Empowering Latinx physicians, medical professionals and medical students through education, advocacy & health policy to support their efforts to eliminate health disparity, promote and optimize health and the quality of life for Latinx in California.
Interview with Dr. Aguilar-Gaxiola, MD, PhD: From a Small Town to Internationally Recognized Behavioral Health Expert
From a Small Town to Internationally Recognized Behavioral Health Expert
Where were you born?”
I was born in Guamúchil, Sinaloa, a small town in northwestern Mexico. This is the same town where Pedro Infante, the Mexican idol singer grew up before he became a celebrity in Mexico and the rest of Latin America. I attended a public elementary and middle school. At age 14, I moved to the “big city” of Guadalajara where I attended a private Jesuit high school called Instituto de Ciencias where I focused on pre-med and then enrolled at the Universidad Autónoma de Guadalajara from which I obtained my medical degree.
I never doubted that I would become a physician. I was thinking about medical school from the time I was about 11 years old. I was partly influenced by my two older brothers who also graduated as physicians from the same medical school. Being trained by Jesuits in high school in Guadalajara, Mexico early on, I was influenced by their commitment to and compassion of serving the underserved. In high school I started to read some of Sigmund Freud’s works and became interested in the mental health field.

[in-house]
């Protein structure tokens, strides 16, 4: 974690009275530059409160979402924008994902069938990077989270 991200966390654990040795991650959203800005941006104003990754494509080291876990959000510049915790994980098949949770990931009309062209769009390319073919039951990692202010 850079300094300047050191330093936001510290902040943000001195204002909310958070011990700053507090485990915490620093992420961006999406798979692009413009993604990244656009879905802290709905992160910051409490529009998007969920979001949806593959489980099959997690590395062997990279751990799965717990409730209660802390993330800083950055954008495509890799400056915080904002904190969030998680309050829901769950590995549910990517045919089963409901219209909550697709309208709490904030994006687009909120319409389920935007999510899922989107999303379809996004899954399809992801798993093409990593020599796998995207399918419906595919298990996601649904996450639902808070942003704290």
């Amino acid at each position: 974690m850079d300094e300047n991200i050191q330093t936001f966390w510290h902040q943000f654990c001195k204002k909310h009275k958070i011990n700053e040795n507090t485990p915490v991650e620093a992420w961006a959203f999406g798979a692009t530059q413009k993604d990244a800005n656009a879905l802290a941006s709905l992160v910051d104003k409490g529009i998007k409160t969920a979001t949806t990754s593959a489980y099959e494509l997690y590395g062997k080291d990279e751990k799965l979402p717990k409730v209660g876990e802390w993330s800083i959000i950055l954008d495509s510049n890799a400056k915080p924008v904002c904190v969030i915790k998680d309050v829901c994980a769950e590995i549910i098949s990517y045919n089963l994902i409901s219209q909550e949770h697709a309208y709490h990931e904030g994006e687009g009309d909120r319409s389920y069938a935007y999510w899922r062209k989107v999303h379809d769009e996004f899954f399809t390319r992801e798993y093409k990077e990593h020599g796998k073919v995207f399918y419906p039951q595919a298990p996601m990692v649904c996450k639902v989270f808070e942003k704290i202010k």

My parents valued education and were very supportive of all of us achieving an advanced degree even though both of them had limited education. My mother had a 6th grade education and my father had even less. My father and mother started a tortilla factory to support our family. The business became successful and they were able to give their nine children an education. My parents had high integrity, had a strong sense of social justice, and widely respected in our town– they were compassionate especially towards farm workers and the poor. They also instilled in us a strong work ethic. I grew up working in the family tortilla factory, which was also our home, often starting at 4:30 a.m. I remember waking up to the sounds of the farmworkers’ voices from my bedroom that was on the second floor of the factory. My father (and mother) wanted me to see the struggles of the farmworkers so he would take me out in the fields to show me how to recognize the crops from a distance and talk to the farmworkers so I would understand their plight.
“What influenced you to become a physician?”